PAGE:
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Pretty Hurts: Let's Stop the Violence

Spanks. Eyebrow plucking. Leg shaving. Hour long work-outs. Dying grey out of hair. Waist trainers. Botox. Face-lifts. Bikini waxing. Skin rejuvenation. Eye creams. Wrinkle creams. False lashes...etc.

Because of the desire to look "perfect" on the outside, we often put ourselves through very painful regimes trying to achieve the impossible. We pluck our eyebrows, one by one, to achieve the perfect brow, we wax all parts of our body to have a smooth surface, we put lye in our hair to make it straighter, we spend hundreds of dollars on creams, gels, ointments and cosmetics in hopes of meeting society's definition of pretty, and when winkles set in, we spend even more money to hide their appearance. We let people stick needles in our skin to hide our signs of living a full life, but all that really matters is the pretty, right?

Whenever someone realizes I’m single, the first thing they tell me is, “I can’t believe you’re single, you’re so pretty.” While I’m grateful for the compliment, I’ve never heard someone mention any of my non-physical characteristics as something that may be appealing to attracting a healthy relationship. This appears to be a familiar trend in our society, as the outer shell always takes the lead in determining a woman's worth and the rest is just an “added bonus."

I’ve been on dating websites in the past and as an author, I spent time crafting what I thought was a witty and intelligent profile to show my skills, my thought process, and give some insight as to what type of person I am, only to receive notes of men saying, “Nice pics." When I would question if there was anything about my profile that made them think we might have something in common, the resounding answer would be, “Oh sorry…I only looked at the pictures.”

My single male friends don’t have to worry about pretty. I would be hard-pressed to hear a group of guys telling their single male friend,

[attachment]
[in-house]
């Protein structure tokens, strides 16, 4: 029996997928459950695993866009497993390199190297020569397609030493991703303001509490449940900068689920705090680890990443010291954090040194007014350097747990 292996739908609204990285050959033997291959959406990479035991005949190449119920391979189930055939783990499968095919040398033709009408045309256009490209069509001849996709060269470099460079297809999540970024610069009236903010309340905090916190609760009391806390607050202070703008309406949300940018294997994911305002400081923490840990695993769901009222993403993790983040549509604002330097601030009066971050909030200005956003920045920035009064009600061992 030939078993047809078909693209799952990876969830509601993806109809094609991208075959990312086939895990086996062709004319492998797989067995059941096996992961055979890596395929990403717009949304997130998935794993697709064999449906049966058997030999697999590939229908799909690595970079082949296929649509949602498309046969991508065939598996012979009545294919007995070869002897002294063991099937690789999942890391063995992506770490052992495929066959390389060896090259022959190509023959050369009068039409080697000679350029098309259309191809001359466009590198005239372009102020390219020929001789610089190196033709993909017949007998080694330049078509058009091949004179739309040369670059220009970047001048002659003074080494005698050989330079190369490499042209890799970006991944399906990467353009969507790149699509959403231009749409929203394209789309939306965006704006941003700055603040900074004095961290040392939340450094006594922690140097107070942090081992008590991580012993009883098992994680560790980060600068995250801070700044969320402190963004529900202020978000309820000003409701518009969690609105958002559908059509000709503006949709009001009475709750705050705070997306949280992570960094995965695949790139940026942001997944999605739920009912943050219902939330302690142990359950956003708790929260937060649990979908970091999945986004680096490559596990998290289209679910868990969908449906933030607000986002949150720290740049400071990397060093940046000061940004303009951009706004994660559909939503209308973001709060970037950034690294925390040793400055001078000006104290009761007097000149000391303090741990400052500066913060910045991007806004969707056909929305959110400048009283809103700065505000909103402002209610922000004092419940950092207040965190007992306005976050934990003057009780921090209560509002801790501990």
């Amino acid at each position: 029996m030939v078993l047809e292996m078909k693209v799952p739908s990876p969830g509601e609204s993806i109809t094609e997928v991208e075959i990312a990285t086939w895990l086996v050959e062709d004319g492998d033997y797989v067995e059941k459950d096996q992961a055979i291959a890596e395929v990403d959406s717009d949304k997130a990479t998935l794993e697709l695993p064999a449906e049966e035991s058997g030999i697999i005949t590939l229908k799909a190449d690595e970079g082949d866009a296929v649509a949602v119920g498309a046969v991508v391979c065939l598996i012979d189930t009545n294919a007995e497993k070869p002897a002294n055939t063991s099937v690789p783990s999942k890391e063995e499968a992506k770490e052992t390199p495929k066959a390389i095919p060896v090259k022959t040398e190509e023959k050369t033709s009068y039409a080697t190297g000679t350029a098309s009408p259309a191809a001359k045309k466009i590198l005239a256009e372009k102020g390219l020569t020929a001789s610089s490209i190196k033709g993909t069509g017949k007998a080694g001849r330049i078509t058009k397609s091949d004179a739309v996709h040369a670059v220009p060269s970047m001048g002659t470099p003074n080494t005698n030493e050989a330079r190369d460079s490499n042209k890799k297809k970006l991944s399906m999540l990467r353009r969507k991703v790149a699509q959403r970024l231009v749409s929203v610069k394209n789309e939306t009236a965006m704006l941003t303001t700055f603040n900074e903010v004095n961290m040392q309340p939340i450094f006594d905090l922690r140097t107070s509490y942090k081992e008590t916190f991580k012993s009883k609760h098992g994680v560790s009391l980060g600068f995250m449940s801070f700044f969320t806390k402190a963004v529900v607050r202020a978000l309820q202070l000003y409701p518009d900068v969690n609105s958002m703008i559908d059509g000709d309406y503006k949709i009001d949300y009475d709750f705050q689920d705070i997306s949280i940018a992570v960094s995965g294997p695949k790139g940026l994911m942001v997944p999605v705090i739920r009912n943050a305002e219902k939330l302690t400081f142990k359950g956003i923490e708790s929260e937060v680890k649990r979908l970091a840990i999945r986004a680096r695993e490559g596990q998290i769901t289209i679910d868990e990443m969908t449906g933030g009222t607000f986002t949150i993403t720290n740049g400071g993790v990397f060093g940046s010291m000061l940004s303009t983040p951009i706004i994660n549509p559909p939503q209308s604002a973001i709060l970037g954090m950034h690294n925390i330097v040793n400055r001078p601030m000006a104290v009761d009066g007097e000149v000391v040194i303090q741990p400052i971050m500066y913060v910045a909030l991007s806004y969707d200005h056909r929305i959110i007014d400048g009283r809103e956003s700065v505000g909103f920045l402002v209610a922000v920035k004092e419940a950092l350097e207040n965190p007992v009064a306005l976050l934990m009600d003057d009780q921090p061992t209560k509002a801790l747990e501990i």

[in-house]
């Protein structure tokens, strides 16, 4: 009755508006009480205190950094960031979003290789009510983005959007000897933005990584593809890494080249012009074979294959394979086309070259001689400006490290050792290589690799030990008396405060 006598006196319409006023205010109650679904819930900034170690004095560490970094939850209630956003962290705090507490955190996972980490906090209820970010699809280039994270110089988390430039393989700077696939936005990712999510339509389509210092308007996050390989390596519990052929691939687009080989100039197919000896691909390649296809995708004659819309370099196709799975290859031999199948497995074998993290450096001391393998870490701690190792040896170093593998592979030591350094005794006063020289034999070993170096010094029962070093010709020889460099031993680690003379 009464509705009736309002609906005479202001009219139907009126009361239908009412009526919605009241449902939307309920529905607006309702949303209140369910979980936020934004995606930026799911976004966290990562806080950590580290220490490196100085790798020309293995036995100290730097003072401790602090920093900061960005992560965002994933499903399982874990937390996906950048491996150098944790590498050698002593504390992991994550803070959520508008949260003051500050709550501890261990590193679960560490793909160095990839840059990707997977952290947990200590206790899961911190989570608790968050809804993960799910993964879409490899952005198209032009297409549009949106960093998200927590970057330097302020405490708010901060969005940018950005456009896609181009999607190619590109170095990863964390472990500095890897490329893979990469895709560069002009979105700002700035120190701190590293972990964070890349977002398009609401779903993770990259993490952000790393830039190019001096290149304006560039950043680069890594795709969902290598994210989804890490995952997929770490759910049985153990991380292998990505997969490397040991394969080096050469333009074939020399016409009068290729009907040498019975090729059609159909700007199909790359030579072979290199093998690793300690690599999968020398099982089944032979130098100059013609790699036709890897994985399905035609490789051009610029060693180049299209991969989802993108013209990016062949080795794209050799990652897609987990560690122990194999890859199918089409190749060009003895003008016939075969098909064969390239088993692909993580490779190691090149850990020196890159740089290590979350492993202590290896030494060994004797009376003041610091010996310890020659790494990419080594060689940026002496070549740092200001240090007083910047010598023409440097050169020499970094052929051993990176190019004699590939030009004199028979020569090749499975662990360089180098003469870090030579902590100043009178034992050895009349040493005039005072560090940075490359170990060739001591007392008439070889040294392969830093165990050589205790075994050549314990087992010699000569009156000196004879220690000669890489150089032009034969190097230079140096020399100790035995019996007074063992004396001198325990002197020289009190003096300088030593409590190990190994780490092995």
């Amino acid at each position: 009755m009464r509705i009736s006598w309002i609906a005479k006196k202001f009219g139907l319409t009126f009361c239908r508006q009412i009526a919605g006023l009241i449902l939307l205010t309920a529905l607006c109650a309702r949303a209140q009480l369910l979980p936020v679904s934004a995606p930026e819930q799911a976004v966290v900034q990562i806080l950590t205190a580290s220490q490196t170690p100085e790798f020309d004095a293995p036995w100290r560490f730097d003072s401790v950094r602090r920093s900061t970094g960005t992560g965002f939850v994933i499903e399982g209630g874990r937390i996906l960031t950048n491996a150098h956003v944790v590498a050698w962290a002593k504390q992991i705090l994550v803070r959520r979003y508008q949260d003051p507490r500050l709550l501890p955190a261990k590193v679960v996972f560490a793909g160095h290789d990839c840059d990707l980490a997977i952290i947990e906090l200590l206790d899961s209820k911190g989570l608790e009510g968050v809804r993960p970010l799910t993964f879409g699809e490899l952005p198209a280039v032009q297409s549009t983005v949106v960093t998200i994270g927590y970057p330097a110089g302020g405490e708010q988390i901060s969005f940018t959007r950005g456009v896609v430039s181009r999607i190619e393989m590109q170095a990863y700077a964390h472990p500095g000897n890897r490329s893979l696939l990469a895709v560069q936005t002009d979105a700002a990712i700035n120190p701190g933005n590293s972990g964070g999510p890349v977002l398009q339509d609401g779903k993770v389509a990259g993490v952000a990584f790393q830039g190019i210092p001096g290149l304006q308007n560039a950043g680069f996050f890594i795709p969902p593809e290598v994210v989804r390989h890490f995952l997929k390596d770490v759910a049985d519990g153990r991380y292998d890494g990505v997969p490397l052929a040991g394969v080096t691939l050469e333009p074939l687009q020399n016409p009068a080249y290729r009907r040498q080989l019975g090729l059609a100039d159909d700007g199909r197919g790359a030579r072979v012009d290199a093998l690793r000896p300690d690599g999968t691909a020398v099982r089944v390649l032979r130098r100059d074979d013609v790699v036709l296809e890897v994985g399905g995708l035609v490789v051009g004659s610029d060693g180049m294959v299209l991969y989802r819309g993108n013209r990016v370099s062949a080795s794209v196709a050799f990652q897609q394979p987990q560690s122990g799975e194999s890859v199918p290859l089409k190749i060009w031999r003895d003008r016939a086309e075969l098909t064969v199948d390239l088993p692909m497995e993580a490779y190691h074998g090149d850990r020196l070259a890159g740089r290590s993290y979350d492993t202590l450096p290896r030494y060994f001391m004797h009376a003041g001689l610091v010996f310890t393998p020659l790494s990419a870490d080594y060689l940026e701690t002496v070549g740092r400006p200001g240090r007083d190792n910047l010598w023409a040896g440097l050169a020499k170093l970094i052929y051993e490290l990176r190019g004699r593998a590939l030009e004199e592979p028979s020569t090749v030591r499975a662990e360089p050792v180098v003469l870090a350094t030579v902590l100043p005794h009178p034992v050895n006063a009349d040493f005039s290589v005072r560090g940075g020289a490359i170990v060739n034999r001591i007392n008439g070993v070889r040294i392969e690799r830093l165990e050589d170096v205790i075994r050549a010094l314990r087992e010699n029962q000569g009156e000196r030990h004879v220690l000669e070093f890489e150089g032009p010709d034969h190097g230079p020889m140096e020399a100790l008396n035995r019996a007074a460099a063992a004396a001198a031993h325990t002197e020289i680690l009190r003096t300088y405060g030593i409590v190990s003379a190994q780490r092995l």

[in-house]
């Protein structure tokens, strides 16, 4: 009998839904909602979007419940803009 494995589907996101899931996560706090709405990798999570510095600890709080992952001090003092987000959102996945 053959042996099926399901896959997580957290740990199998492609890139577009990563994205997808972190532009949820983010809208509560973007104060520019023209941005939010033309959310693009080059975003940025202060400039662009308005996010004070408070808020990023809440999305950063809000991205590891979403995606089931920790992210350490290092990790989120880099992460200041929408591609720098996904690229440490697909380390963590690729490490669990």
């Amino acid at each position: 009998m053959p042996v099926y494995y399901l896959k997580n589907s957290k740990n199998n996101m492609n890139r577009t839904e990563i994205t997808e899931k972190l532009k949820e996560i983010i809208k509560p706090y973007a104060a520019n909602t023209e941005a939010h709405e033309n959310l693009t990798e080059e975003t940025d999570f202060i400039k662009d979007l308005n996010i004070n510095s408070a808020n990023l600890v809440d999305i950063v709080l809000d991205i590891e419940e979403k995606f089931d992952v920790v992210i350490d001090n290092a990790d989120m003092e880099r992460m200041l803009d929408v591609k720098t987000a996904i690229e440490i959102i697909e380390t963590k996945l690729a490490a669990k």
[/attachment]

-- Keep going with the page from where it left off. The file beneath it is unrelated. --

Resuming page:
“Man, all you have to do is man-scape a little more. The women will LOVE you if you just care more about what you wear and how you look."

Men will likely talk about strengthening who they are as a man before they will put emphasis on how they look, and society will accept this. If a woman disregards her looks and focuses on her intelligence or talents, she may be respected, but if her talents achieve media attention, the conversation will undoubtedly focus on how she looks, and not on whatever extraordinary gift she’s giving the world.

Pretty hurts. Women who are considered pretty often have their own set of hang-ups that people refuse to address or have compassion for because the common mindset it, “She’s pretty…why should I feel sorry for her?” And women who don’t meet the so-called standard of pretty suffer from their own demons of not feeling good enough, which leads to low self-esteem, body image issues, eating disorders, depression, and other illnesses and dysfunction.

Pretty can’t publish my books, erase the lack-luster relationships I’ve had, or give me a sense of security. Pretty doesn’t pay my bills, help pay my children’s student loans, or comfort me at night. Pretty doesn’t solve homelessness or hunger, produce a cure for cancer, or evoke peace in this rapidly deteriorating society. While pretty is certainly nice for men to look at, then what? Pretty might draw someone in, but the development of this:

is what is will transcend the pretty with a longevity that the physical attributes we fight so hard to hold on to will never possess.

Pretty hurts…it’s painful to maintain, and even more painful if we feel we can never have it. But nurturing our talents, our minds, and our passions feels good, builds self-worth, and never fades.

Embrace your INNER pretty first and foremost, because that is where the TRUE treasure is buried. You won’t find it in a mirror, in a man’s lustful stare, or in a magical jar at the store. It lives in your heart and will save you from ever having to feel the pain that pretty often brings.

Just a thought…..

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